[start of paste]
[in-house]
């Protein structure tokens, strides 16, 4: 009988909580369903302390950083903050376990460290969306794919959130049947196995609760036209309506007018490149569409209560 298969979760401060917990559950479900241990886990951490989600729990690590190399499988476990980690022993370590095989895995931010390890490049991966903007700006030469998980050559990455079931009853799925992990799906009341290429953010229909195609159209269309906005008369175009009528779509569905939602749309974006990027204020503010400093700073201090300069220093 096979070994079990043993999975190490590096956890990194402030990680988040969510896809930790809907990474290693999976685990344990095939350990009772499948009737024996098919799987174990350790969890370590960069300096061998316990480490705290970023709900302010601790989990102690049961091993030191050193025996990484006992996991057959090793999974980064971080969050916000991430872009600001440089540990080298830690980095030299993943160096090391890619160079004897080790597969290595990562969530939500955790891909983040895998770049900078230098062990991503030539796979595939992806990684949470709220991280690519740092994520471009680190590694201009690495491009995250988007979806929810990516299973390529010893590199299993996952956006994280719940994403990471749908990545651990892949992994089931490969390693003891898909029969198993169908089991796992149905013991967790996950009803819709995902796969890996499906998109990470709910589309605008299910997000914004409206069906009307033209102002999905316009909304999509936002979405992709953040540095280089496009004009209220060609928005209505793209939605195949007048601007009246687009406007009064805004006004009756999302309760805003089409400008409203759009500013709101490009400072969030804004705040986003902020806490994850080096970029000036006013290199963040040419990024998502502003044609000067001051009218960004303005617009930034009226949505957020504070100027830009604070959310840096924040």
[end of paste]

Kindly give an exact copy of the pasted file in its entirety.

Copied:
[in-house]
């Protein structure tokens, strides 16, 4: 009988909580369903302390950083903050376990460290969306794919959130049947196995609760036209309506007018490149569409209560 298969979760401060917990559950479900241990886990951490989600729990690590190399499988476990980690022993370590095989895995931010390890490049991966903007700006030469998980050559990455079931009853799925992990799906009341290429953010229909195609159209269309906005008369175009009528779509569905939602749309974006990027204020503010400093700073201090300069220093 096979070994079990043993999975190490590096956890990194402030990680988040969510896809930790809907990474290693999976685990344990095939350990009772499948009737024996098919799987174990350790969890370590960069300096061998316990480490705290970023709900302010601790989990102690049961091993030191050193025996990484006992996991057959090793999974980064971080969050916000991430872009600001440089540990080298830690980095030299993943160096090391890619160079004897080790597969290595990562969530939500955790891909983040895998770049900078230098062990991503030539796979595939992806990684949470709220991280690519740092994520471009680190590694201009690495491009995250988007979806929810990516299973390529010893590199299993996952956006994280719940994403990471749908990545651990892949992994089931490969390693003891898909029969198993169908089991796992149905013991967790996950009803819709995902796969890996499906998109990470709910589309605008299910997000914004409206069906009307033209102002999905316009909304999509936002979405992709953040540095280089496009004009209220060609928005209505793209939605195949007048601007009246687009406007009064805004006004009756999302309760805003089409400008409203759009500013709101490009400072969030804004705040986003902020806490994850080096970029000036006013290199963040040419990024998502502003044609000067001051009218960004303005617009930034009226949505957020504070100027830009604070959310840096924040």